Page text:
I READ with trepidation the press reports on Minister in the Prime Minister’s Department Datuk Seri Shahidan Kassim’s announcement last week about the establishment of a maritime-based unit of the Malaysian Defence Forces (APM) ostensibly to fight against smuggling and piracy. It is a noble intent but a misguided one.
We already have a multitude of maritime-based enforcement bodies/agencies including the Royal Malaysian Navy (RMN), Royal Malaysia Police Marine Force (RMP – Marine Force) and Malaysia Maritime Enforcement Agency (MMEA), and these are already having difficulties determining their respective jurisdictions.
The irony of this jurisdictional quagmire was that MMEA was formed back in 2005 to remove all jurisdictional overlaps.
Instead of forming another new agency or expanding the role of an agency with no involvement in maritime enforcement, the Government would do better to strengthen or enhance the capabilities of the existing ones.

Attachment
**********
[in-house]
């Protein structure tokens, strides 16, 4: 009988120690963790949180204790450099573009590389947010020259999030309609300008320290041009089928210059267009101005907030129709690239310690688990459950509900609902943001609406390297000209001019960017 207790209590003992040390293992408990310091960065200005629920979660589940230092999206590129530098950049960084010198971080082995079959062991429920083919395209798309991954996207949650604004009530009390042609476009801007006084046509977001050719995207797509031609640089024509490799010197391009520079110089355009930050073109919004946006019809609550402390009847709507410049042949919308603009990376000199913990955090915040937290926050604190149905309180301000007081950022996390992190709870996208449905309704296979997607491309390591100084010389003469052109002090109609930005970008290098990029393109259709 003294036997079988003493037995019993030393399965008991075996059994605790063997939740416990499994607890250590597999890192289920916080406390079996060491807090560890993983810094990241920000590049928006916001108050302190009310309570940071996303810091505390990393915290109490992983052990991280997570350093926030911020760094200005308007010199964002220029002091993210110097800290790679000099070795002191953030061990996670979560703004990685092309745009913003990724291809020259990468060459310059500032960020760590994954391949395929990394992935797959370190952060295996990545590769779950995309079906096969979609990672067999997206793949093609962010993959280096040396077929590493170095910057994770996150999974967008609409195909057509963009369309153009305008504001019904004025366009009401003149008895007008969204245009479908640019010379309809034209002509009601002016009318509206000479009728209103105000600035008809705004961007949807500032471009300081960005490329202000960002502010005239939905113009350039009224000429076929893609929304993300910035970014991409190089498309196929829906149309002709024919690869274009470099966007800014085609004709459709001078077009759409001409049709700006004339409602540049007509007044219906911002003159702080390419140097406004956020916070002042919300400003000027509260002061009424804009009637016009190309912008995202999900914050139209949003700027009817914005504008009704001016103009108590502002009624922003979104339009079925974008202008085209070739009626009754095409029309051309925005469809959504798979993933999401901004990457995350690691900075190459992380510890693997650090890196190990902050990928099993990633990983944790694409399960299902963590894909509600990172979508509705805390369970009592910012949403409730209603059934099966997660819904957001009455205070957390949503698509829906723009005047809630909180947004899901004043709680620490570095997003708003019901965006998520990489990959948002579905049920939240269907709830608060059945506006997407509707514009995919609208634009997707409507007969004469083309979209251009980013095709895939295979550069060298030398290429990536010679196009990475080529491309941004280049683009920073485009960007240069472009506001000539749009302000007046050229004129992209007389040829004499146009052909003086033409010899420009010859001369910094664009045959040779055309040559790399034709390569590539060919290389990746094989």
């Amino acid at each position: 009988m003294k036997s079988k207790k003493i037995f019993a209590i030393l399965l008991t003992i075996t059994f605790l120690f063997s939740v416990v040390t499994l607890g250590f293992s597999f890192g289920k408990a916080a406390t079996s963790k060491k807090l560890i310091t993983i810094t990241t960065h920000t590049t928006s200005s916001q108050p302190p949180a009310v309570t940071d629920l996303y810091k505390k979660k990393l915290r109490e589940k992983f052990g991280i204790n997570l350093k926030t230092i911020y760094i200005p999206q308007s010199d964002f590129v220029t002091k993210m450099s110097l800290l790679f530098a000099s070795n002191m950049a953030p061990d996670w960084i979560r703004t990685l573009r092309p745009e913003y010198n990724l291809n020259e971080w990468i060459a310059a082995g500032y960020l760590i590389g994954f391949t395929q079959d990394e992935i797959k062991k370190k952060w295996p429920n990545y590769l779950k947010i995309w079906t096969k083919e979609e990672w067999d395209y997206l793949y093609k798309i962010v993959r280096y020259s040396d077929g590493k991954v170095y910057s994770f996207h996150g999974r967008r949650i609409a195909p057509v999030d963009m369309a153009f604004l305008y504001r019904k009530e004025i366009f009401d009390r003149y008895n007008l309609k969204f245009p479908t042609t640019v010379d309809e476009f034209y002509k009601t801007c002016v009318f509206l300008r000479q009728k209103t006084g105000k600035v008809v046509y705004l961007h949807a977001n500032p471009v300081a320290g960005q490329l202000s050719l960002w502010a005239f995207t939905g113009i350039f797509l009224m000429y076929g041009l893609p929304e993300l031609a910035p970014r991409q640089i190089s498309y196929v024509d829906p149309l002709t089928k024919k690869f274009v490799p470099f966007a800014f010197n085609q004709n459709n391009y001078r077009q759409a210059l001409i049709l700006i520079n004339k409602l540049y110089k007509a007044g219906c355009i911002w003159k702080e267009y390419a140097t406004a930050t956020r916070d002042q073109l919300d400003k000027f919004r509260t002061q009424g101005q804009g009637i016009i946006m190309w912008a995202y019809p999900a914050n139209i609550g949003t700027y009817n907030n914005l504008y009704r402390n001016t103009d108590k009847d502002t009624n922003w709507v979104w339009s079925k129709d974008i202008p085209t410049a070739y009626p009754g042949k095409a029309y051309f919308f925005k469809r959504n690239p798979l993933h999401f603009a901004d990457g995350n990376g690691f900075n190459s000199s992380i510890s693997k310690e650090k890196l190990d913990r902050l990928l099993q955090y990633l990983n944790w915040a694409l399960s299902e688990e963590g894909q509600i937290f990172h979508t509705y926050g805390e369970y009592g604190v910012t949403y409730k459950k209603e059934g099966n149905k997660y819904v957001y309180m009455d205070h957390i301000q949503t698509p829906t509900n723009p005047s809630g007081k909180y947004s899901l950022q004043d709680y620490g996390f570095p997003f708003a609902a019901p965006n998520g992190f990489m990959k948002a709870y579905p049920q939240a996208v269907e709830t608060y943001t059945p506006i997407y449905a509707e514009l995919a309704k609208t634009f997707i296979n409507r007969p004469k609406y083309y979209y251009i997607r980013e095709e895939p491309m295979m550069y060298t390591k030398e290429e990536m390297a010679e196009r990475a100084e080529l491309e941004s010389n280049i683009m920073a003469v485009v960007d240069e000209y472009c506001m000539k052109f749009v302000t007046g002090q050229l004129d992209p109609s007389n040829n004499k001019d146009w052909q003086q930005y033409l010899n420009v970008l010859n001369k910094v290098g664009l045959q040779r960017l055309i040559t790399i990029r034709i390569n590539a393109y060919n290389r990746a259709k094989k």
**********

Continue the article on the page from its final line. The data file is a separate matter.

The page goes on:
Assuming the Government still intends to enhance our existing Civil Defence Force to have both maritime-based anti-smuggling and counter-piracy units, then the new unit will need to be armed with weapons to be effective. This in turn violates the basic tenets of civil defence forces worldwide.
The word civil, which is short for civilian, means the force is a civilian force. It should not be armed and it functions primarily to rescue people. In times of war, civil defence forces will be a key unit in planning and conducting rescue operations. By arming the force, the unit will now become a legitimate target at war.
Therefore, allow me to reiterate that instead of getting another unit to be involved in maritime security, the Government must seriously consider strengthening the existing unit. In fact, this is better served by enhancing the police Marine Force which is very effective in handling piracy. Do not fix the wheel when it is not broken.
LIEW SHAN LEE
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